Going abroad for a job has its challenges. It’s always a goodidea to be prepared in advance and to get as much information as possible. Morgan Dolan, with her experience of being manager of our Zhuhai office and knowing everything a person could know about the rough path for applying abroad, is in ideal position to share some tips for anyone considering going on this path.
“Even before I went to college, I knew I wanted to work abroad. As globalization becomes the norm, this sentiment seems to be shared by more and more young people. International business seems to be a popular major for this very reason.”
However launching a career abroad is not as easy as applying to a vacancy. This is because vacancies for positions abroad, whether a large company or small, are accompanied by realities that govern the hiring considerations. These are the realities of international mobility including visa constraints, costs etc. as well as the needs of a company. Understanding the situations from a company’s perspective will help you address them yourself and overcome rejection.
Companies hire to solve problems. The smaller the company, the more a problem really needs to ache before they cast a hiring net. Companies big and small who operate internationally invest a lot into their team. The extent that they will go through bureaucracy correlates to the visible benefit a potential hire has for them. Got your sights set on a particular job in another country? Help yourself avoid initial immediate rejection.
Research positions from the company perspective.
Think about the larger company “why” that has led to looking for the role you want to fill. The more you can tailor yourself as solving their problem the more attractive you will look. When in doubt about what a company’s biggest problem is, ask. If it not one that you believe you can solve (or contribute to a solution) keep hunting until you find one.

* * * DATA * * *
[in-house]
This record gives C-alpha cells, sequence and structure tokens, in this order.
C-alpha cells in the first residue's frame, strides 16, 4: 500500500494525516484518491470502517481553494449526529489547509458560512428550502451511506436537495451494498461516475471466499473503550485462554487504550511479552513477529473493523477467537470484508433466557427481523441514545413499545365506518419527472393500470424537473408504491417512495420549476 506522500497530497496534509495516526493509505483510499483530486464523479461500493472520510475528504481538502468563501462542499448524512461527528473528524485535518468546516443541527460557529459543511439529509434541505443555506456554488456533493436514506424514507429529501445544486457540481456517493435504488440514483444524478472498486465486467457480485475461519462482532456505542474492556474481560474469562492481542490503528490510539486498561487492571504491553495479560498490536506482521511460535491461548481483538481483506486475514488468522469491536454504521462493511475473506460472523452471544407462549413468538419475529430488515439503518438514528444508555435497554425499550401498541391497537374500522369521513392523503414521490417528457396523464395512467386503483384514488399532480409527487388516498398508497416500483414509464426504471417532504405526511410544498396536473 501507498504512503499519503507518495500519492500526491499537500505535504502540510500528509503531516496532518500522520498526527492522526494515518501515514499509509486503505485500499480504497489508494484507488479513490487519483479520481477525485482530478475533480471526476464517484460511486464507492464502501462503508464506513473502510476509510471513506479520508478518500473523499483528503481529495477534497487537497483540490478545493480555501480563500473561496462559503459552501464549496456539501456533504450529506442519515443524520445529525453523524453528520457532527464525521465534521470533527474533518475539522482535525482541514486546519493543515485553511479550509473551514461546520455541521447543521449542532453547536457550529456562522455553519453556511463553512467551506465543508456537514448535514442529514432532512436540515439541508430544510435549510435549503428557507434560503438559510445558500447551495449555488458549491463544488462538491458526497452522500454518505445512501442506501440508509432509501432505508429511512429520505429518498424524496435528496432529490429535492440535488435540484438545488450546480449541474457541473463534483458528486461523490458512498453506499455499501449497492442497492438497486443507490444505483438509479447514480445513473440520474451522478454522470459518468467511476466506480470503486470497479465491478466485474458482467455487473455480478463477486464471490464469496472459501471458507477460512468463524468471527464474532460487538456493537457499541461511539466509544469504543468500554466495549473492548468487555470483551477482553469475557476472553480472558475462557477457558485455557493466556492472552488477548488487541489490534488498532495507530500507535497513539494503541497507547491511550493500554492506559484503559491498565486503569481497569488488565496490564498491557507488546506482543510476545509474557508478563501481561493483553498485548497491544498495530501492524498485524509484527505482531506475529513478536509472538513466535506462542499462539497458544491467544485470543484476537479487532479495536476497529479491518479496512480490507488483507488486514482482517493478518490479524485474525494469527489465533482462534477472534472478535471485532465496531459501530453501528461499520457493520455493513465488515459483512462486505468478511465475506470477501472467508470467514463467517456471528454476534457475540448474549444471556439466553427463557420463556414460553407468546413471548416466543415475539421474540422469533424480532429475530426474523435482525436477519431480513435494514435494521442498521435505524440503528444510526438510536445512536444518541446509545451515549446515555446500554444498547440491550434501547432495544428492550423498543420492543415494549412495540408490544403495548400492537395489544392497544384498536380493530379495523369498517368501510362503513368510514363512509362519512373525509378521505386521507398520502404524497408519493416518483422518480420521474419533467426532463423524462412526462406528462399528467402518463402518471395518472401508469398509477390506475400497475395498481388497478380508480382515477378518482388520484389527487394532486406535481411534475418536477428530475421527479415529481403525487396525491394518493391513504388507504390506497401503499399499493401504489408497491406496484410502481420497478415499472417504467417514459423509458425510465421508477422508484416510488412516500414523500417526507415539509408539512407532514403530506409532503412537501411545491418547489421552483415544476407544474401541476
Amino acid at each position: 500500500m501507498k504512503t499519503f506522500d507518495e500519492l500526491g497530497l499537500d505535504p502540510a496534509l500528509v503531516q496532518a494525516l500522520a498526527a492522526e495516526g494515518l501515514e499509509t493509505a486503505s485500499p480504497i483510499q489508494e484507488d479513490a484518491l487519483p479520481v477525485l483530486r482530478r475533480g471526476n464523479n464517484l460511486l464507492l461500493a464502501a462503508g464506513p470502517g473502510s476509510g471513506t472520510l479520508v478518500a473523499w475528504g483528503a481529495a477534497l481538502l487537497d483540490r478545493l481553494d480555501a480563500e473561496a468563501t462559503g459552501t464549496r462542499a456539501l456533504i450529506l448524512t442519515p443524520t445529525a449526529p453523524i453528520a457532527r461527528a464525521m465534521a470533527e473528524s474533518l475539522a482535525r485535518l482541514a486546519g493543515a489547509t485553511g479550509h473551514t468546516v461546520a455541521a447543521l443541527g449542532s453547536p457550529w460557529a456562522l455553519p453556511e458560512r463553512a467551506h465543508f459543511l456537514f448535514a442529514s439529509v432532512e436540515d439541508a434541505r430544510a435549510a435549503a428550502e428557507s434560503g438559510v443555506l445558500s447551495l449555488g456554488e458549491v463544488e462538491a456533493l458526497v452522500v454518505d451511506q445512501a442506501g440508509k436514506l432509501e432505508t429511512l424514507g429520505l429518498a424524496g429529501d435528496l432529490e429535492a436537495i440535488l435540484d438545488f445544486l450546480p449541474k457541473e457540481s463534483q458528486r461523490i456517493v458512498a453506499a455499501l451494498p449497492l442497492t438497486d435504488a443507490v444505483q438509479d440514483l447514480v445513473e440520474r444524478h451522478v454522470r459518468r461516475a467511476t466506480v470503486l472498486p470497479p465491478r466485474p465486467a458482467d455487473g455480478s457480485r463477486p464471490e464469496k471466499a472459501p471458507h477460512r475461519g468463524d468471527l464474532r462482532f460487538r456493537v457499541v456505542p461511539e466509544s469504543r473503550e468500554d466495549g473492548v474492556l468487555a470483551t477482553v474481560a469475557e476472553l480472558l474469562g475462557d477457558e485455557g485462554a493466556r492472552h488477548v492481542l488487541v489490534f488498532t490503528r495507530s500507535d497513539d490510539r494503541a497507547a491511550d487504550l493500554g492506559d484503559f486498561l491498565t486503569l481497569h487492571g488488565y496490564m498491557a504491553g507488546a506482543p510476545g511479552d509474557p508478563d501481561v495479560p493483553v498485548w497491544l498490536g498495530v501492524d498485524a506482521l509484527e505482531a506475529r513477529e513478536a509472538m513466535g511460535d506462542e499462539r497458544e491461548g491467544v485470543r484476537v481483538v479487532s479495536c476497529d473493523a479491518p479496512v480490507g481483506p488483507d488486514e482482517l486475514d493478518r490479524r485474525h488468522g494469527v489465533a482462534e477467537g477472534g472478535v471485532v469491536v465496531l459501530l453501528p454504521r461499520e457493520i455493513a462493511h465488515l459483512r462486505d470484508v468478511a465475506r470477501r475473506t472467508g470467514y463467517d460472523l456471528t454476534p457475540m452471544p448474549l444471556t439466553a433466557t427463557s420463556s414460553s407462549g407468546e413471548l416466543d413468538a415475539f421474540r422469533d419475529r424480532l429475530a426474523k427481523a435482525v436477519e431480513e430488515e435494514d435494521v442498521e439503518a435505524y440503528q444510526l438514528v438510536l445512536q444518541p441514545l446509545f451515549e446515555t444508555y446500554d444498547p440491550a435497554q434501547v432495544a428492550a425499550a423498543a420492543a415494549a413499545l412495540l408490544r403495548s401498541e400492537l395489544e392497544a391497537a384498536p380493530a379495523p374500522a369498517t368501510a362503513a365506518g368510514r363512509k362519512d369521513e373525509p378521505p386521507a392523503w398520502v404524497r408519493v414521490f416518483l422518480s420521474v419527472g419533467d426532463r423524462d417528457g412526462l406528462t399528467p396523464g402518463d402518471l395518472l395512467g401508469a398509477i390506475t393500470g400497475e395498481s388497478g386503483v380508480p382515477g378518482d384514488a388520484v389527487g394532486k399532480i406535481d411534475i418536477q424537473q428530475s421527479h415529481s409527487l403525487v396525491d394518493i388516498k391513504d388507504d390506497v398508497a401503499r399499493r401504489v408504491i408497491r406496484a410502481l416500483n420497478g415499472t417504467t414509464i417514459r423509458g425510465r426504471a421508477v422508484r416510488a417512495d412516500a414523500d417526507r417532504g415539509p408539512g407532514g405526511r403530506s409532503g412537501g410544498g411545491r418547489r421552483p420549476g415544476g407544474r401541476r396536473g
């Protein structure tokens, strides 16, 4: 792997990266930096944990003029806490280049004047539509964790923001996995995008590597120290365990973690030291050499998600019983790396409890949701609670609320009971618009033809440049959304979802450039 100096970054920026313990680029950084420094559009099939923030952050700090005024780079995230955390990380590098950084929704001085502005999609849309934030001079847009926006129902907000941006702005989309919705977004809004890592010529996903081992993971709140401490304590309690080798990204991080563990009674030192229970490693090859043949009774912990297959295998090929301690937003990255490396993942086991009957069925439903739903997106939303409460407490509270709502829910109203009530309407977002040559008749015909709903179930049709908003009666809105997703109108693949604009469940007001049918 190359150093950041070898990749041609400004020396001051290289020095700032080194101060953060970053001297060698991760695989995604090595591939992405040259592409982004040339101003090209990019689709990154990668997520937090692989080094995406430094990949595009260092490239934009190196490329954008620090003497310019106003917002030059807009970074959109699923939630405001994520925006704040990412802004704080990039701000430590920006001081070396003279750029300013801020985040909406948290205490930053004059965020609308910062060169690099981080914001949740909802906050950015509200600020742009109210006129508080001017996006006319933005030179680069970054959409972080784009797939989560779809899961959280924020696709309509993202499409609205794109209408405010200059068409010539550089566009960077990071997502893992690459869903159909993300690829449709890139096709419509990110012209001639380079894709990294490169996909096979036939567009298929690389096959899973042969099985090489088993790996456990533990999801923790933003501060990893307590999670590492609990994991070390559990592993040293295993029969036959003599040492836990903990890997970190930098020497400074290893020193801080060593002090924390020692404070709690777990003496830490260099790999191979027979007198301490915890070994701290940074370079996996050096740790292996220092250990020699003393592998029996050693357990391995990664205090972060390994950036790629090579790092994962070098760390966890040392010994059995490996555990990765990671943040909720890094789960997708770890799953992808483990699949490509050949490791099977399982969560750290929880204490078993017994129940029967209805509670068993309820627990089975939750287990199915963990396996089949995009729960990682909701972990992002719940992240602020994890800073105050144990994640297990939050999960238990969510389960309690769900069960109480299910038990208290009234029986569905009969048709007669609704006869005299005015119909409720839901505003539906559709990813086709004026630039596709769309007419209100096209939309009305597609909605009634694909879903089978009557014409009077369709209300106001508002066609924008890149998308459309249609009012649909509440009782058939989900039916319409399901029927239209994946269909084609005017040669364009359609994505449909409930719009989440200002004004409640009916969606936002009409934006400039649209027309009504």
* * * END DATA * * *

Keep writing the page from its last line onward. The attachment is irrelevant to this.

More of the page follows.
Be responsible to know your own paperwork.
Research what your options are to immigrate and what documents are required for different visas. When you know specifically what steps a company needs to take to hire you or apply for a work visa on your behalf, you are in a better position to negotiate why you are the best choice in spite of any hurdles.
Consider doing an internship first.
It is easier for a company to yes to an internship than to taking on a full time employee. It may also be easier for you to get the visa you need and see if you would actually want to stay in that country for long term. Treat an internship like a trial period where you show the company just how valuable you would be. At best, the company will be inspired to keep you and at worst, you have a great reference and have already started building your contacts in country.
Ultimately if you would like to launch a career abroad, it will be your responsibility to make it happen. Although initial rejection from international positions can discourage fresh graduates, perseverance and embracing the realities for companies abroad will help to start not just a career abroad but one that is tailored to you.